Old Soldiers Never Die, They Just Fade Away

Douglas MacArthur was a national figure, the hero of two wars, who loomed as large to Americans as Julius Caesar did to the Romans. Yet the real MacArthur was other things as well: a devoted family man, a conservative who had some liberal views and a career officer who hated war. He was a man who made enemies when necessary and was born into a military family. He will always be remembered for his famous “old soldiers never die, they just fade away” speech.

The general was a man who hated to acknowledge errors, had a will of iron and was a soaring intellect. Although he never went to church he read the Bible daily and regarded himself as one of the world’s greatest defenders of the Christian religion. He was a brave soldier who received 22 medals, 13 of them for heroism, and was one of the most gifted military men ever to serve this nation. His number one goal in any war was to do what was necessary to win it.

The Army was MacArthur’s entire life yet at the end of it he said that he was 100 percent against war. He appeared to need enemies the way other men needed friends. Those who really knew him either admired him or disliked him. There was no neutral. He was not a modern man and in some ways was like Julius Caesar. The two generals were bold, aloof, egotistical, willful, loved history, possessed first class brains and had phenomenal memories. Both remained abroad for long periods of time.

During a planning conference in 1945 for the invasion of Honshu a briefing officer said the turf on a certain beach was treacherous. “Certainly, I remember seeing it in 1905 when I was in Japan with my father,” the General said. Then he reeled off all the details that were later checked and found to be correct. A yearning for adulation was his greatest flaw. His complete lack of humility was like a deep fissure at his very core and in the end it destroyed him.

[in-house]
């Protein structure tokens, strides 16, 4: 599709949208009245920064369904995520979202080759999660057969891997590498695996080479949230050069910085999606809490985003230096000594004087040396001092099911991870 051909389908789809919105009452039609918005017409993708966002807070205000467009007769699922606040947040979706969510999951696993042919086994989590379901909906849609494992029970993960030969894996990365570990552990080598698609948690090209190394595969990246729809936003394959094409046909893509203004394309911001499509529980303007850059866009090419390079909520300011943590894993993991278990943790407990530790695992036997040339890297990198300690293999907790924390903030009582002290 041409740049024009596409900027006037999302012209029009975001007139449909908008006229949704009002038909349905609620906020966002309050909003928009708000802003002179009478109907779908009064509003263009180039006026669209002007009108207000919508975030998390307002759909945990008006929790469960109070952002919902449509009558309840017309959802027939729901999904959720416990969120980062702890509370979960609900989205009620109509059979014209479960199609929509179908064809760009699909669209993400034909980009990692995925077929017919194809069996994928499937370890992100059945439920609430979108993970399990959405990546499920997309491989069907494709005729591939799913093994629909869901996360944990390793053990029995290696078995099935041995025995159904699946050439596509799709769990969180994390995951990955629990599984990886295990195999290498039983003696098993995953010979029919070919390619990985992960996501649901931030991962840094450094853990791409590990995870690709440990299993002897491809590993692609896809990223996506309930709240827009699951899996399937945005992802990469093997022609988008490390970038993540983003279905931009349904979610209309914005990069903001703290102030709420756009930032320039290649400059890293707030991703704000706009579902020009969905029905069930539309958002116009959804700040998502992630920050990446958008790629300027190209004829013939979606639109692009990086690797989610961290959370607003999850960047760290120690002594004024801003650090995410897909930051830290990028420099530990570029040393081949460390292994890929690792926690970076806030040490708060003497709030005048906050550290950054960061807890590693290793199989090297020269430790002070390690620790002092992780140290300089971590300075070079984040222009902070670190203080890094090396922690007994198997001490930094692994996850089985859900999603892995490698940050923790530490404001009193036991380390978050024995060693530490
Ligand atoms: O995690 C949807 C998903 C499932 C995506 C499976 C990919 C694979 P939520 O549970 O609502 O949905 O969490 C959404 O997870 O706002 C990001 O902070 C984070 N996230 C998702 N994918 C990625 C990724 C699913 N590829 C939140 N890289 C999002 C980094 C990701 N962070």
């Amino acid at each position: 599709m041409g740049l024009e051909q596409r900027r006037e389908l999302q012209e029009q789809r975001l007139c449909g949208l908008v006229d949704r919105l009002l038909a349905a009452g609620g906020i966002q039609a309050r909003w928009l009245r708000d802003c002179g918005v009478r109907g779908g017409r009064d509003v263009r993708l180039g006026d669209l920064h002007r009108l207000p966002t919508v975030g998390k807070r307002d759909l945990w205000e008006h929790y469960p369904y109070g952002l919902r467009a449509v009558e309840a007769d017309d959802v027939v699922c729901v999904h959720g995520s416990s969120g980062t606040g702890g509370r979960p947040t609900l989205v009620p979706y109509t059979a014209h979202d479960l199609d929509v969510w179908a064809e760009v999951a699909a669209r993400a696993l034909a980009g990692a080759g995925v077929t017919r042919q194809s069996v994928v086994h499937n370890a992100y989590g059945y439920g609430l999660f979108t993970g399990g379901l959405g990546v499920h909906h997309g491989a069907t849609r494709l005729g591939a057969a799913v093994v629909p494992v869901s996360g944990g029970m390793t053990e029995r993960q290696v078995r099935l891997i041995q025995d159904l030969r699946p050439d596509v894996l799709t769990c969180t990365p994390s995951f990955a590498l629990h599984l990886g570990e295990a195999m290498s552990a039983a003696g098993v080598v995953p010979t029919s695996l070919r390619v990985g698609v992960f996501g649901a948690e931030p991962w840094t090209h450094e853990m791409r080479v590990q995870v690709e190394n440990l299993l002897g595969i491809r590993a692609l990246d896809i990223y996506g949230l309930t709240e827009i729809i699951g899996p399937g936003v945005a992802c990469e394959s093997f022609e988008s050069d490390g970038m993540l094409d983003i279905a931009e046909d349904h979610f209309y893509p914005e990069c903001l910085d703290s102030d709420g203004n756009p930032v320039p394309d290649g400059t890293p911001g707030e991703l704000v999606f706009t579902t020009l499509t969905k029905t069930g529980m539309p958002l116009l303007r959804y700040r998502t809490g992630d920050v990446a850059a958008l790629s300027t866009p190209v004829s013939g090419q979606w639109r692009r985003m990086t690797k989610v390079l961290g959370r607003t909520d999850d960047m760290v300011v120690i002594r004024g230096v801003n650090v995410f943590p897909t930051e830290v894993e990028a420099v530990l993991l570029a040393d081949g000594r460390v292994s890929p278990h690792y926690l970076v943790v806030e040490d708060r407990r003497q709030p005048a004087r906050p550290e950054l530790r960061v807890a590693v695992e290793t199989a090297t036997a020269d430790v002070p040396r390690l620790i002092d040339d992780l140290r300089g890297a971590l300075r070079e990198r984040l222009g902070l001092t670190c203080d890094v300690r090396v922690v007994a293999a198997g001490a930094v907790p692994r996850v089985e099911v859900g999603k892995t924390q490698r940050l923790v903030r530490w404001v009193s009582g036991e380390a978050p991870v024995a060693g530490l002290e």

On his deathbed at Walter Reed Hospital he begged President Lyndon Johnson to stay out of Vietnam. MacArthur recognized a bad risk when he saw it, for if he was the most infuriating member of his profession he was also among the wisest. And there was more to him than being a soldier. He showed Americans how a champion’s life should be lived, and brought new meanings to the concepts of honor, intrepidity and idealism. The five stars that rode on his shoulders, like the stars in the Southern Cross that shone over the green Pacific hell in which so many served, witnessed deeds which should eclipse the pettiness and self centeredness of the general at his worst. He deserves to be remembered at his best because he provided us with a legend. We need Generals today like Douglas MacArthur.

The Korean War was MacArthur’s Waterloo. He scored strategic successes notably at Inchon where he visited his men but differed with President Truman over policy. Truman wanted to confine the war but MacArthur wanted total control. The discord grew after the two met at Wake Island and Truman fired the General who had served his country for more than fifty years. After MacArthur’s dismissal freshman senator from California Richard M. Nixon said, “The happiest group in the country will be the Communist and their stooges.” He was fired “simply because he had the good sense and patriotism to ask that the hands of our fighting men in Korea be untied.”

MacArthur knew he was approaching the end in 1962 so he began putting his affairs in order. He arranged for his burial and the deposit of his papers in Norfolk his mother’s home. His last goodbye was at West Point where he addressed the corps of cadets where his text was taken from the academy’s motto: Duty, Honor, Country. Speaking without a note he closed with words that no one on the Plain will ever forget. “Today marks my final roll call to you. I want you to know that when I cross the river my last thoughts will be of the Corps. I bid you farewell.”

The great General MacArthur whose first and only goal while in war was to win passed away on April 5, 1964 at Walter Reed Army Medical Center in Washington. He was given three funerals, in New York, Washington and Norfolk, Virginia where he was finally laid to rest.

“Old soldiers never die they just fade away” will be attached to his memory forever. The General faced death many times during his 52 year military career and it finally caught up with him as it will each of us. A fitting column for Armed Forces Day which is May 15th.